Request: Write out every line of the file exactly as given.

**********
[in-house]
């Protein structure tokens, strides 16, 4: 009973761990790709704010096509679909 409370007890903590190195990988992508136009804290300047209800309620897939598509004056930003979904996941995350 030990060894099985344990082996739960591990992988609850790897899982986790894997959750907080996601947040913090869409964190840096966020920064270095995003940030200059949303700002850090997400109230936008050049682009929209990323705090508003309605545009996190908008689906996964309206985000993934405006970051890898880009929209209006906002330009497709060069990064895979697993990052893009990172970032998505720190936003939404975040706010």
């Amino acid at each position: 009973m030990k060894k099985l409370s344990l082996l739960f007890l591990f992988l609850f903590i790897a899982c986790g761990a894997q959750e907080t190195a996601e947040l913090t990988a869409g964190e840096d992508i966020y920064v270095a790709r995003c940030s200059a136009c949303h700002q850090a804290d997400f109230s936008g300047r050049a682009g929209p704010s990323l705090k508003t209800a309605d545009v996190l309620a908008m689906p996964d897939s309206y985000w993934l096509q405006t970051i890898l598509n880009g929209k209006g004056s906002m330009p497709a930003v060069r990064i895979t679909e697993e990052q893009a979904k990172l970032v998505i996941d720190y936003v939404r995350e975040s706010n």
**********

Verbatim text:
[in-house]
């Protein structure tokens, strides 16, 4: 009973761990790709704010096509679909 409370007890903590190195990988992508136009804290300047209800309620897939598509004056930003979904996941995350 030990060894099985344990082996739960591990992988609850790897899982986790894997959750907080996601947040913090869409964190840096966020920064270095995003940030200059949303700002850090997400109230936008050049682009929209990323705090508003309605545009996190908008689906996964309206985000993934405006970051890898880009929209209006906002330009497709060069990064895979697993990052893009990172970032998505720190936003939404975040706010």
């Amino acid at each position: 009973m030990k060894k099985l409370s344990l082996l739960f007890l591990f992988l609850f903590i790897a899982c986790g761990a894997q959750e907080t190195a996601e947040l913090t990988a869409g964190e840096d992508i966020y920064v270095a790709r995003c940030s200059a136009c949303h700002q850090a804290d997400f109230s936008g300047r050049a682009g929209p704010s990323l705090k508003t209800a309605d545009v996190l309620a908008m689906p996964d897939s309206y985000w993934l096509q405006t970051i890898l598509n880009g929209k209006g004056s906002m330009p497709a930003v060069r990064i895979t679909e697993e990052q893009a979904k990172l970032v998505i996941d720190y936003v939404r995350e975040s706010n």